Haha, that's a difficult question to explain. Even though they're different styles its a "genre" that goes together that's separate then say, eventing or the AQHA stuff. The main governing organization that runs it all is USEF and most shows (with the exception of some schooling shows) will follow their rules. The H/J shows will almost always have hunters, equitation, and jumper classes... and nothing else. I don't know many people who show regularly in the HJ world who show in other "genres". Once you go to HJ shows there is a big difference between the hunters and the jumpers and you'll think of it as 2 separate worlds there. :)
Yes, you are right about the idea of the hunters ( based on the horse: nice pace, good form over fences, nice mover, etc) and jumpers (fastest time with the least number of faults) Equitation classes are a part of it too. They're kind a mix between the two. You're judged on your form and how well you handle your horse. So you're supposed to go nice and easy like a hunter, but your course will be more technical to navigate and often have difficult turns and such. Most people who do hunters will also do equitation.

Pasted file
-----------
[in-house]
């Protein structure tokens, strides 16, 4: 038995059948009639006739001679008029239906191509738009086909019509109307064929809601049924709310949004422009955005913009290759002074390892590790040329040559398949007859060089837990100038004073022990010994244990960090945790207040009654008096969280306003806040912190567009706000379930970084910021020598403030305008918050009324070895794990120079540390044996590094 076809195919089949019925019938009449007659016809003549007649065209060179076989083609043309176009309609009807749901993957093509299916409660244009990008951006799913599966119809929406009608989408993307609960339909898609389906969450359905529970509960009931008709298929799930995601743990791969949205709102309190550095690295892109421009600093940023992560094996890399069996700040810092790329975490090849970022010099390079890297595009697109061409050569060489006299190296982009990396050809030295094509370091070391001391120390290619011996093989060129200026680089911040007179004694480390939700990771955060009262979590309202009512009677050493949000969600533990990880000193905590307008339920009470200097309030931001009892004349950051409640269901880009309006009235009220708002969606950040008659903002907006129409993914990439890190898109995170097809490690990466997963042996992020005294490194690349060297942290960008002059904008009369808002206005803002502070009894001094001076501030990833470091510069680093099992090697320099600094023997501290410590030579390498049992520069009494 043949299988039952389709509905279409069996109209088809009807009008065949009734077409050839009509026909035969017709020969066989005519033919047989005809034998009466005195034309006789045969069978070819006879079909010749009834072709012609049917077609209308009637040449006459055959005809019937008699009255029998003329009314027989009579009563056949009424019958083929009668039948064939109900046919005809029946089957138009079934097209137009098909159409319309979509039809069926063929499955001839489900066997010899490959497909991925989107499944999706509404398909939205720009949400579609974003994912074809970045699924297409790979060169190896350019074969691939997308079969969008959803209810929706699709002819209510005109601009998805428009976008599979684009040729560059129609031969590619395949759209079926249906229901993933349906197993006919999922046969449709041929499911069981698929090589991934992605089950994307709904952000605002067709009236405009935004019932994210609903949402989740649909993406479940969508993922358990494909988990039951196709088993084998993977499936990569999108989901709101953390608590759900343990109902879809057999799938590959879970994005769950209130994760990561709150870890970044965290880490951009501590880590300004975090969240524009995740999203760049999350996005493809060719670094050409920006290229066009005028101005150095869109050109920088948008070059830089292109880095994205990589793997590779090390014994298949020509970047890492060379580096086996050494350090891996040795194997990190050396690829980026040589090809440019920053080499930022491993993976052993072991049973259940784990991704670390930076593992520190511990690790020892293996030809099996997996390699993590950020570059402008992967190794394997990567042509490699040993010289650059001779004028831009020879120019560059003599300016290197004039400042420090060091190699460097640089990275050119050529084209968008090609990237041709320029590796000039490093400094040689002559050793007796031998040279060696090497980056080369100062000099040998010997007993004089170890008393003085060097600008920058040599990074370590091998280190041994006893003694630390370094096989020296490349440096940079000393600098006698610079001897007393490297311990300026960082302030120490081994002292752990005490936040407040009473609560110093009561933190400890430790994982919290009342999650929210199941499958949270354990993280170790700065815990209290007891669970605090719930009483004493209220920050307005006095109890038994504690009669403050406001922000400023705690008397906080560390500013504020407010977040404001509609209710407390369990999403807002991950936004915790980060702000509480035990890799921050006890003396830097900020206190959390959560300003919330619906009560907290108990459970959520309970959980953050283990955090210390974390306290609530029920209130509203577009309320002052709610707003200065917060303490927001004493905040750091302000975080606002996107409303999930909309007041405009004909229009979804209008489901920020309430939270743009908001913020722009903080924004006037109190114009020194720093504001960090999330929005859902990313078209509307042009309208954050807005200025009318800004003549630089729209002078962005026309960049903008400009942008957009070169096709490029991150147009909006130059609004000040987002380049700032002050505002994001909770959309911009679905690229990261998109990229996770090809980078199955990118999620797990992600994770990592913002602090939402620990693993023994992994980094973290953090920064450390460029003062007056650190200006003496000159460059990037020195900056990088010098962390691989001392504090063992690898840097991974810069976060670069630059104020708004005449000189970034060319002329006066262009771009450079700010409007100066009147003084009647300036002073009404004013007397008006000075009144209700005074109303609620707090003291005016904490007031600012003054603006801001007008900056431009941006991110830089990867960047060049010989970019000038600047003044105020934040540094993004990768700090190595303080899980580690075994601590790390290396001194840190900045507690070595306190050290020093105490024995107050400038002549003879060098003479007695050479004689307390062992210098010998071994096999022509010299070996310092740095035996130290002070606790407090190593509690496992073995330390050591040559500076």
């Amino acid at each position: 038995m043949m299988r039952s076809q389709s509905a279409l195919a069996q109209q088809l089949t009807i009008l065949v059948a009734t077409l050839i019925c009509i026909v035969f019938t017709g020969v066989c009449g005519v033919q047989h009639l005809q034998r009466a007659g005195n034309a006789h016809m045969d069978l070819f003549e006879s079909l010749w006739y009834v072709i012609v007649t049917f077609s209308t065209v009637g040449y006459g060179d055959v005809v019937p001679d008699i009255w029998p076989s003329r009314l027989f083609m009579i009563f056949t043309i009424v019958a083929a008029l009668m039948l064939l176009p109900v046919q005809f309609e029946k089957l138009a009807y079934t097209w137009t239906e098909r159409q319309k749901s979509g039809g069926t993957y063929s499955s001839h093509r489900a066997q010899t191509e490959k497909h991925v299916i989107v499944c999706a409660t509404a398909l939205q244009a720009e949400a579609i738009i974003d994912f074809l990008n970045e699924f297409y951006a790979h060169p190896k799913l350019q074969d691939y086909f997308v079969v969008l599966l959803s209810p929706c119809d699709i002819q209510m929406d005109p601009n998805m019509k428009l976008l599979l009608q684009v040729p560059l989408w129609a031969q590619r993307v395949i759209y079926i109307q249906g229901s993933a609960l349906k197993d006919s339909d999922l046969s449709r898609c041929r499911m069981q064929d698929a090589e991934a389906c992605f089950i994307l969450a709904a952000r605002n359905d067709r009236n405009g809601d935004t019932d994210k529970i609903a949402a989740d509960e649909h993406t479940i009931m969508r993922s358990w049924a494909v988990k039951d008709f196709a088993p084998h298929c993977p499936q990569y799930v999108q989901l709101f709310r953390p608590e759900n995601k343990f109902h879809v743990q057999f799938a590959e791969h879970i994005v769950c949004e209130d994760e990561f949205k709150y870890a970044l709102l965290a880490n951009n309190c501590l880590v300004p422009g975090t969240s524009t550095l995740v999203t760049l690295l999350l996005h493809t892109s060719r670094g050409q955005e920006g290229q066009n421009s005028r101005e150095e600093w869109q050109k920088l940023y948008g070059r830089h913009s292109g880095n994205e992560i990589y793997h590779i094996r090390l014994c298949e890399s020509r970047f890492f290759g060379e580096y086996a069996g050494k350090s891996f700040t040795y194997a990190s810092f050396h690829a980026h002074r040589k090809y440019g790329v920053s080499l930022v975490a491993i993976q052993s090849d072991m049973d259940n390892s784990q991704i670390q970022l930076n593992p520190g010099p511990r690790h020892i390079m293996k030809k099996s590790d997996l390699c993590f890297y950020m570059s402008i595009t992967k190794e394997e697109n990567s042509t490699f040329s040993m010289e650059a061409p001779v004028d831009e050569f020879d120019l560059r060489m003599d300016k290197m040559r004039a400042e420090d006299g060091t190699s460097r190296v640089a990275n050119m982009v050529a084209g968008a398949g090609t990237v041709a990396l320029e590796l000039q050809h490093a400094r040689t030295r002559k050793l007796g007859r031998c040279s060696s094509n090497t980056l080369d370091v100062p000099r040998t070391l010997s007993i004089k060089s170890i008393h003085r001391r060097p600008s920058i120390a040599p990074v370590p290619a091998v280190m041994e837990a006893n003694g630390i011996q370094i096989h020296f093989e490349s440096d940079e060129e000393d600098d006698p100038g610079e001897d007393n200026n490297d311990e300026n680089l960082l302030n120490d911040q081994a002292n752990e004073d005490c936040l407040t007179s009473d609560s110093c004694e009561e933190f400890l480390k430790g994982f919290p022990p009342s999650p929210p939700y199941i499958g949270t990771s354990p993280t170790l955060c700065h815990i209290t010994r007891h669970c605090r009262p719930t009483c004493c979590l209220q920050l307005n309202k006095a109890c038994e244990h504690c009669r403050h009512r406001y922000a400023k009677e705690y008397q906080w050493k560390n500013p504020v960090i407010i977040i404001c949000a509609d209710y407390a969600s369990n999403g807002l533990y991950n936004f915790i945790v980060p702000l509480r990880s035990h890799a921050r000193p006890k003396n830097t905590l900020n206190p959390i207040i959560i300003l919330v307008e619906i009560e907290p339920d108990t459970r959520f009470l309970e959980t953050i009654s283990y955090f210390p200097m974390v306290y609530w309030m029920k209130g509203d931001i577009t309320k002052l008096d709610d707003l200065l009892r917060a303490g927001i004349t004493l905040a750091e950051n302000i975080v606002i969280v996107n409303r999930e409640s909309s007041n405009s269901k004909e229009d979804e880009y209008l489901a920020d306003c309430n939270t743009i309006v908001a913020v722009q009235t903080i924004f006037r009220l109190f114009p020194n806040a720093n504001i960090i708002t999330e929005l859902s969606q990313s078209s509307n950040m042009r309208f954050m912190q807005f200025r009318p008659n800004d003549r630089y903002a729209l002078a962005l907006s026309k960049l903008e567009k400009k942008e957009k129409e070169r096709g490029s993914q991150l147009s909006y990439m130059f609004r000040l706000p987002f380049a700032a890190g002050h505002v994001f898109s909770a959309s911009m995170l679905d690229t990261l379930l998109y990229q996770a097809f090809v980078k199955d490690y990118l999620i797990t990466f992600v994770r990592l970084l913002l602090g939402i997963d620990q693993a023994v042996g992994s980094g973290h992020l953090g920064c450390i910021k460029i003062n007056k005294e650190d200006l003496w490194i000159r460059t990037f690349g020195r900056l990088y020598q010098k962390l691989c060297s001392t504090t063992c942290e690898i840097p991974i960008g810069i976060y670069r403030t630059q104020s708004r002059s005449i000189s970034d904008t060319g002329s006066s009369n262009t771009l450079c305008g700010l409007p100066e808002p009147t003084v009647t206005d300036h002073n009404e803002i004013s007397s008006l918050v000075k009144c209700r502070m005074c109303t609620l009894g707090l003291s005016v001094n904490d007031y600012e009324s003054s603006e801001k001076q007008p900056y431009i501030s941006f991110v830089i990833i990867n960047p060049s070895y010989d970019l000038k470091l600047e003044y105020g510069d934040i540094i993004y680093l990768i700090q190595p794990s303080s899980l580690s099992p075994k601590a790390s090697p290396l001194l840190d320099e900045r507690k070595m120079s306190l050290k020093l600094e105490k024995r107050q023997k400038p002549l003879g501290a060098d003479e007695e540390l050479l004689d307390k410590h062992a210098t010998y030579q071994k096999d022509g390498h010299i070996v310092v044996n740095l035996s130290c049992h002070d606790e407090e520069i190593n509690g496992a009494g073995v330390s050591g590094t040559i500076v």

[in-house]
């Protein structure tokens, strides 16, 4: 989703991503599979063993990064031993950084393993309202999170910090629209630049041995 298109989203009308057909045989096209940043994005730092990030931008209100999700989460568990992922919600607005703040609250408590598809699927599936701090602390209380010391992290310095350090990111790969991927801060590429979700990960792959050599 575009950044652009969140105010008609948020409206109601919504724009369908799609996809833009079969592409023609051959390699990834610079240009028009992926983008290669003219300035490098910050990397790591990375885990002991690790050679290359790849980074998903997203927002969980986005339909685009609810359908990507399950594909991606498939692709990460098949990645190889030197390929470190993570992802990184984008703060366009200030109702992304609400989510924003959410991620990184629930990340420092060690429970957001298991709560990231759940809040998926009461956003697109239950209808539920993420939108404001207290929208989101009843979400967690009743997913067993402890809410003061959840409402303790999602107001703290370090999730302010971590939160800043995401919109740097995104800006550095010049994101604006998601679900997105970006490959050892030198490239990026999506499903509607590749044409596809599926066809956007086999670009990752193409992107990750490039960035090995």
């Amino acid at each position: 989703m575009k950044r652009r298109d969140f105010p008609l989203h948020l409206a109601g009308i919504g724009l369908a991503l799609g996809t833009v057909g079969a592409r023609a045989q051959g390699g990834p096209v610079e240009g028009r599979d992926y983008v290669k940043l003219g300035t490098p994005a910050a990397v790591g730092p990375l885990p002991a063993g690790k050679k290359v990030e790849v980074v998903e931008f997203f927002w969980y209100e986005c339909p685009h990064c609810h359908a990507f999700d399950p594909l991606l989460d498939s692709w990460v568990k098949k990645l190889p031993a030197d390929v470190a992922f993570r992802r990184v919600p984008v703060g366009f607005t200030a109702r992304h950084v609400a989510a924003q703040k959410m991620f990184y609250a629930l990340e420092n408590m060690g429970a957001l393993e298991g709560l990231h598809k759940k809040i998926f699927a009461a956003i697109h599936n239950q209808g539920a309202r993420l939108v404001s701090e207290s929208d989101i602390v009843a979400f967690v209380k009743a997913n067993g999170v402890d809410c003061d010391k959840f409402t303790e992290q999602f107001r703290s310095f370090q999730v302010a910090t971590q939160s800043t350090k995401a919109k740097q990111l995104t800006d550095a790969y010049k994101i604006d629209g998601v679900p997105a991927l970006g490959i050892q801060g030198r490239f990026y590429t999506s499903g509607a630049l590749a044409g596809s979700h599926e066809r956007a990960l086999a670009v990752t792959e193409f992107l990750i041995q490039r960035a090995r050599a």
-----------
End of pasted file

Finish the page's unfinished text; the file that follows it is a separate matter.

Not everyone who does hunters does the jumpers.
Hunter fences will look like something you see out in the field. So you get shrubs, flowers, brick walls, etc. The jumper jumps are made to scare your horse a little! Bright flashy colors, striped poles, scary standards, etc.
The Working Hunter division at USEF governed shows is a 4 foot division that has some tricker parts to the courses. But a lot of divisions are called "(blank)" working hunter. I'm not sure why. :) Like Green Working hunter, There are other divisions called "blank" Conformational Hunters. I think the Conformational is not just based on movement but also conformation (hence the name) and you have to model your horse after the class. Don't quote me on that though!